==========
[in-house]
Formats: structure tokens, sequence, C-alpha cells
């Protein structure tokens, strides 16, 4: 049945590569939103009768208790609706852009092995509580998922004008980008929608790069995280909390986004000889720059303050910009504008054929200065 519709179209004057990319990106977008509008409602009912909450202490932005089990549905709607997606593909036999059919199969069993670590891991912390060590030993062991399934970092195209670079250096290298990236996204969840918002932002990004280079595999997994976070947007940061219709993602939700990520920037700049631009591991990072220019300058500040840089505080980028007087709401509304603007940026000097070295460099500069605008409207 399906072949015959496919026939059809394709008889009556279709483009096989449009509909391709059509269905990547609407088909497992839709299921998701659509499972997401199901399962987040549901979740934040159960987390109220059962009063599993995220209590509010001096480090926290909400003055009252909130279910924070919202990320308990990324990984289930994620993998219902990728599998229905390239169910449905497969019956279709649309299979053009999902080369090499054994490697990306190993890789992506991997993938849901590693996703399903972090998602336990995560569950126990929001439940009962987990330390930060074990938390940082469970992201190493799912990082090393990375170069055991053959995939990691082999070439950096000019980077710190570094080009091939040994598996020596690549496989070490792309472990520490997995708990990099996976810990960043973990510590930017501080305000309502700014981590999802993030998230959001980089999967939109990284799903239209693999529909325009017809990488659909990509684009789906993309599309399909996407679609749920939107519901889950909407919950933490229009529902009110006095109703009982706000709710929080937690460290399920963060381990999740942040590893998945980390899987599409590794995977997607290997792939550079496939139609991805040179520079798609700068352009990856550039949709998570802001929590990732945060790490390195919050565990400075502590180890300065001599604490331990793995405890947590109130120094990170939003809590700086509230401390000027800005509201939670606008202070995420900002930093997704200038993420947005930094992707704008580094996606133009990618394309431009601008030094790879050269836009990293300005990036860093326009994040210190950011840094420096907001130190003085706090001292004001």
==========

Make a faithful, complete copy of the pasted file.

[in-house]
Formats: structure tokens, sequence, C-alpha cells
């Protein structure tokens, strides 16, 4: 049945590569939103009768208790609706852009092995509580998922004008980008929608790069995280909390986004000889720059303050910009504008054929200065 519709179209004057990319990106977008509008409602009912909450202490932005089990549905709607997606593909036999059919199969069993670590891991912390060590030993062991399934970092195209670079250096290298990236996204969840918002932002990004280079595999997994976070947007940061219709993602939700990520920037700049631009591991990072220019300058500040840089505080980028007087709401509304603007940026000097070295460099500069605008409207 399906072949015959496919026939059809394709008889009556279709483009096989449009509909391709059509269905990547609407088909497992839709299921998701659509499972997401199901399962987040549901979740934040159960987390109220059962009063599993995220209590509010001096480090926290909400003055009252909130279910924070919202990320308990990324990984289930994620993998219902990728599998229905390239169910449905497969019956279709649309299979053009999902080369090499054994490697990306190993890789992506991997993938849901590693996703399903972090998602336990995560569950126990929001439940009962987990330390930060074990938390940082469970992201190493799912990082090393990375170069055991053959995939990691082999070439950096000019980077710190570094080009091939040994598996020596690549496989070490792309472990520490997995708990990099996976810990960043973990510590930017501080305000309502700014981590999802993030998230959001980089999967939109990284799903239209693999529909325009017809990488659909990509684009789906993309599309399909996407679609749920939107519901889950909407919950933490229009529902009110006095109703009982706000709710929080937690460290399920963060381990999740942040590893998945980390899987599409590794995977997607290997792939550079496939139609991805040179520079798609700068352009990856550039949709998570802001929590990732945060790490390195919050565990400075502590180890300065001599604490331990793995405890947590109130120094990170939003809590700086509230401390000027800005509201939670606008202070995420900002930093997704200038993420947005930094992707704008580094996606133009990618394309431009601008030094790879050269836009990293300005990036860093326009994040210190950011840094420096907001130190003085706090001292004001």